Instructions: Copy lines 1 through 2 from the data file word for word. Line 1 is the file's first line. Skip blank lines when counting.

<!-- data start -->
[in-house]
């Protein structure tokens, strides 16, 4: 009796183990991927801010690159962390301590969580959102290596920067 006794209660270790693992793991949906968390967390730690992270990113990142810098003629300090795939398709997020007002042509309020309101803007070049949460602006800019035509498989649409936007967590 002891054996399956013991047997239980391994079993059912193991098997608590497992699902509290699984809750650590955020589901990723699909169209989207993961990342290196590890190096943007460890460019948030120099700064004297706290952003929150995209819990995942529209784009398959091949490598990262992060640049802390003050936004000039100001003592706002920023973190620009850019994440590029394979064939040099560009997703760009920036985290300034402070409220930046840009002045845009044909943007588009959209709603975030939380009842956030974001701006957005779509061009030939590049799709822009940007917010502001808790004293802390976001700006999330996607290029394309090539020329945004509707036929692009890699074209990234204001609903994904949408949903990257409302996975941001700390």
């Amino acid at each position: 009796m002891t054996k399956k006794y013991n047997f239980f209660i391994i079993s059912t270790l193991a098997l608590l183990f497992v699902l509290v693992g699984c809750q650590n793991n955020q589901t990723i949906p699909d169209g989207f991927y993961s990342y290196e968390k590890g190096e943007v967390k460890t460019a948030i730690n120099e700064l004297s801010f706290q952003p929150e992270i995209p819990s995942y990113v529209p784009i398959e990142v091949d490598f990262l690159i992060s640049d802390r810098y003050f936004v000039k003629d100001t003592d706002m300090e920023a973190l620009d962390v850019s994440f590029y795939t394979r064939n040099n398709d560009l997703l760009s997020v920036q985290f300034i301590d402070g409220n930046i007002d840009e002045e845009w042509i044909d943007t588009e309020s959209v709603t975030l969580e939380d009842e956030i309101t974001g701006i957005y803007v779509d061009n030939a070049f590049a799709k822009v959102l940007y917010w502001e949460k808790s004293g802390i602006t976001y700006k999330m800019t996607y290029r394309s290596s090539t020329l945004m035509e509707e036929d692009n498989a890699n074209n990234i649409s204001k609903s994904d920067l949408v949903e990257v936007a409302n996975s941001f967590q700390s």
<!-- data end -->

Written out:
[in-house]
């Protein structure tokens, strides 16, 4: 009796183990991927801010690159962390301590969580959102290596920067 006794209660270790693992793991949906968390967390730690992270990113990142810098003629300090795939398709997020007002042509309020309101803007070049949460602006800019035509498989649409936007967590 002891054996399956013991047997239980391994079993059912193991098997608590497992699902509290699984809750650590955020589901990723699909169209989207993961990342290196590890190096943007460890460019948030120099700064004297706290952003929150995209819990995942529209784009398959091949490598990262992060640049802390003050936004000039100001003592706002920023973190620009850019994440590029394979064939040099560009997703760009920036985290300034402070409220930046840009002045845009044909943007588009959209709603975030939380009842956030974001701006957005779509061009030939590049799709822009940007917010502001808790004293802390976001700006999330996607290029394309090539020329945004509707036929692009890699074209990234204001609903994904949408949903990257409302996975941001700390």